Checkpoint Asia

Cash-Strapped Turkey Received $1 Billion From Currency Swap With China

Just when Erdogan and the Turkish lira needed it most

After that Ankara switched the tune on Xinjang from the American to the Chinese sheet

Editor’s note: China swapping $1bn in currency for the first time under a 2012 deal with Ankara whose currency is falling is not good business and wasn’t done for business, but for geopolitical reasons. Certainly China will expect, or has already received a gesture of gratitude from NATO Turkey elsewhere.


In a new report released by Bloomberg, it was revealed that Turkey received around $1 billion from a currency swap deal with China in June of this year. According to Bloomberg’s unnamed sources, the currency swap was a part of an agreement signed by Turkey and China in 2012 but this is the first large cash infusion by Beijing.

The money came at a crucial time for President Recep Erdogan and his ruling Justice and Development Party (AKP) as June was the period when the municipal elections were being held. At that time, the Turkish economy was also deeply troubled (as it still is) and, despite Erdogan’s best efforts, the AKP was losing elections in major cities including Istanbul and the capital Ankara.

While the AKP still managed to lose these elections, including a second vote in Istanbul, the $1 billion from China is still important for Erdogan as Turkey’s relations with the US have been driven into the ground. During the period Turkey would’ve been brokering a deal with China, Ankara was also clashing with Washington over issues including the situation on the ground in northern Syria, the fate of Venezuelan President Nicolas Maduro, the delivery of the F-35 fighter jet that Turkey is a partner in developing, and, of course, the purchase by Turkey of Russian S-400 missile defense systems.

The money for Turkey also seems to have paid off for China. Earlier in this year’s election season, Erdogan had publicly criticized China multiple times by parroting Washinton’s propaganda on “concentration camps” in Xinjiang. Initially, it seemed Erdogan was going to use these lies about fellow Turkmen in China to whip up nationalist fervor and get the right-wing nationalist and Islamist voters to the polls.

Following AKP’s loss in the initial Istanbul election, Erdogan was forced to shift his strategy for the second round by moving away from some of his previous voting bases. If there was one thing that the first election in Istanbul did show the AKP, it was that they could no longer count on these more secular nationalist allies in parties like the Nationalist Movement Party (MHP) to turn out for the AKP candidates.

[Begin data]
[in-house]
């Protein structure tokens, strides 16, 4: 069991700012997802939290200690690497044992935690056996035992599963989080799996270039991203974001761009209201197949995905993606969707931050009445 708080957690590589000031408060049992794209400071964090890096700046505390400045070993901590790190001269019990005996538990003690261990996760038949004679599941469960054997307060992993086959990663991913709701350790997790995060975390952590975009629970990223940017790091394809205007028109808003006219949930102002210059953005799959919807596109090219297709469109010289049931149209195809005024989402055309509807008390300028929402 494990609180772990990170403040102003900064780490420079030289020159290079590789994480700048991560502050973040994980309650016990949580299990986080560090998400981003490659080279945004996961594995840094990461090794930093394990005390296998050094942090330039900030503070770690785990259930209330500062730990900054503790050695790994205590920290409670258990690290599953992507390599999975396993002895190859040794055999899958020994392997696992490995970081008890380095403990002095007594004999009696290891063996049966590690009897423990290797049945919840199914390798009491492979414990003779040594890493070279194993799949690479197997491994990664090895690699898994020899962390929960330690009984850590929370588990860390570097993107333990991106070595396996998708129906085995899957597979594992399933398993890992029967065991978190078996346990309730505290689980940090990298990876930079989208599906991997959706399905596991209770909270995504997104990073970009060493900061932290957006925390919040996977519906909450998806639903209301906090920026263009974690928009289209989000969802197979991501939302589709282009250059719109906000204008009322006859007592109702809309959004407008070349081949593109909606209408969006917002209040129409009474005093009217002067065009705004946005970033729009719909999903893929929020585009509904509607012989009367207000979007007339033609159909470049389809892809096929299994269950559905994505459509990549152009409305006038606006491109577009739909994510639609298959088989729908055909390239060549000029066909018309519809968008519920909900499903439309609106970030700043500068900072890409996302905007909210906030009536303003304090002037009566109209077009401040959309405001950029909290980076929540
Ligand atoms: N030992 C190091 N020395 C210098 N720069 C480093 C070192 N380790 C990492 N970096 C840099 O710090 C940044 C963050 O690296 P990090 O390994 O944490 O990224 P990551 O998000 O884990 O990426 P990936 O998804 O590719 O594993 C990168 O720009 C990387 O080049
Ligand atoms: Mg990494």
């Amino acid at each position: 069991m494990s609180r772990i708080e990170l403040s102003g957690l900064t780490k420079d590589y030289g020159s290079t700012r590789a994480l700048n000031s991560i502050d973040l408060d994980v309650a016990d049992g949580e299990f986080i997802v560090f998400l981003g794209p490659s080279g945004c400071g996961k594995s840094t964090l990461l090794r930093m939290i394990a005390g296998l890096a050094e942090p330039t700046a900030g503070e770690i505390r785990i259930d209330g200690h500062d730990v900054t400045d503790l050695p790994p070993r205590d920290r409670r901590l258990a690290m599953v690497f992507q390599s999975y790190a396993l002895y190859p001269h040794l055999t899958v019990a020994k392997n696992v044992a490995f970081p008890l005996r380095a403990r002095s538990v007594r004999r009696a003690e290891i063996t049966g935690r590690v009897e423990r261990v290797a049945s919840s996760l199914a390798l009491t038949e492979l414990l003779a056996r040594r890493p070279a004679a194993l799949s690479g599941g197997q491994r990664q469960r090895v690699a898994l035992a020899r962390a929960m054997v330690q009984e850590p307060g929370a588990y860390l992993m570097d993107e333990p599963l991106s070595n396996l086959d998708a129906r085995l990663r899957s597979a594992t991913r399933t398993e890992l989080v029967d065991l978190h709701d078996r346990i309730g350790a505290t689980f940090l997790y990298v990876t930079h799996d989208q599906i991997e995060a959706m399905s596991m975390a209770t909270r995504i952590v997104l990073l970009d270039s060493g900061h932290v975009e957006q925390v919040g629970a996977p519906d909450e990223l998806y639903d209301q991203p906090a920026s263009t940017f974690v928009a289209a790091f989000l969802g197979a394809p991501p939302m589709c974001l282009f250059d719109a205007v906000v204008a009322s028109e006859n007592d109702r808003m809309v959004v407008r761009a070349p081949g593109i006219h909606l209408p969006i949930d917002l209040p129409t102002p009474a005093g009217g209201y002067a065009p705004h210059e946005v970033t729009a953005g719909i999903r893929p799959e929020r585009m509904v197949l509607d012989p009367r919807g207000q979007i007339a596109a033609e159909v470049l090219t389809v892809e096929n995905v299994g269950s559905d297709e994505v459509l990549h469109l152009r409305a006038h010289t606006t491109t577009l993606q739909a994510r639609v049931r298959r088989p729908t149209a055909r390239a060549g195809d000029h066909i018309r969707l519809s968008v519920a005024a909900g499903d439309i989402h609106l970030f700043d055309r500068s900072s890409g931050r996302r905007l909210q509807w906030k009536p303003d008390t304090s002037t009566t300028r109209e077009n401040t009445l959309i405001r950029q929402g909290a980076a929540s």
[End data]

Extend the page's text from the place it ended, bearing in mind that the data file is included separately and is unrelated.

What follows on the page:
In the second Istanbul election, with tension with the US still heightening and the economy still spiraling, Erdogan seemed to be looking for new voters, including Kurds. While the AKP used to pull Kurdish votes in Erdogan’s early years, it has been a long time since any Kurdish territory went for the AKP in a fair election. However, during the election, Erdogan seemed to be looking to draw some Kurdish voters by making moves such as allowing lawyers to finally visit Kurdish leader Abdullah Ocalan for the first time in years.

The relationship between Turkey and the US has been on the rocks for quite some time, not just under Trump, and this has led to some major shifts in geopolitical relations. Following the attempted coup in Turkey in July of 2016, relations with the US began to sour when the Obama regime refused to extradite exiled Turkish cleric Fethullah Gulen and stop supporting the Kurdish People’s Protection Units (YPG) in Syria, which Turkey classifies as a terrorist group.

As relations have gone downhill between Turkey and the US, Ankara has begun to look for new partners to fill essential roles in their economy and defense. One benefactor of this shift in Turkish policy has been Russia, who not only sold the S-400s to Turkey, with Erdogan knowing there would be repercussions from the US but also began working with Turkey on trying to negotiate an end to the Syrian war in talks that excluded Washington.

Another apparent change in Erdogan’s strategy after the first Istanbul election seems to be his attitude towards China. While the billion dollars didn’t help the AKP win in the second Istanbul election it probably did help alleviate some of Turkey’s pain as the country came incredibly close to crisis and several of Erdogan’s close associates had been slapped with sanctions. Soon after this and after this apparent influx of Chinese cash, Erdogan soon changed his tone on China and began to offer assistance to Beijing as well in helping them deal with extremism in Xinjiang (although how close the Communist Party will allow the Muslim Brotherhood AKP to work to Uighurs remains to be seen).

It now seems that relations are changing between Turkey and China and that Turkey may be looking to diversify their economy in a move to better protect themselves from future US economic warfare. If this is the case, and Turkey truly is shifting East, China would be the ideal partner and it is well known Turkey could easily play a key role in the Belt and Road project based on their crucial position as a gateway between Europe and Asia.

China has helped Turkey in a rough period for its economy, and with the US still on unstable ground with the AKP over issues including the S-400s and Syria, it seems Ankara is already seeking to have Beijing play a greater role in their economy. Turkey is still under some US sanctions (which Erdogan is no stranger to breaking) and Beijing is locked in a trade war with Washington, Turkey may soon find it more appealing to work with China. The US is still pushing Turkey, although they have recently made some small concessions, if the pressure ever becomes too great, Erdogan could immediately throw NATO into a panic should he decide his interests are better served with the worlds other superpower.

Source: Geopolitical Alert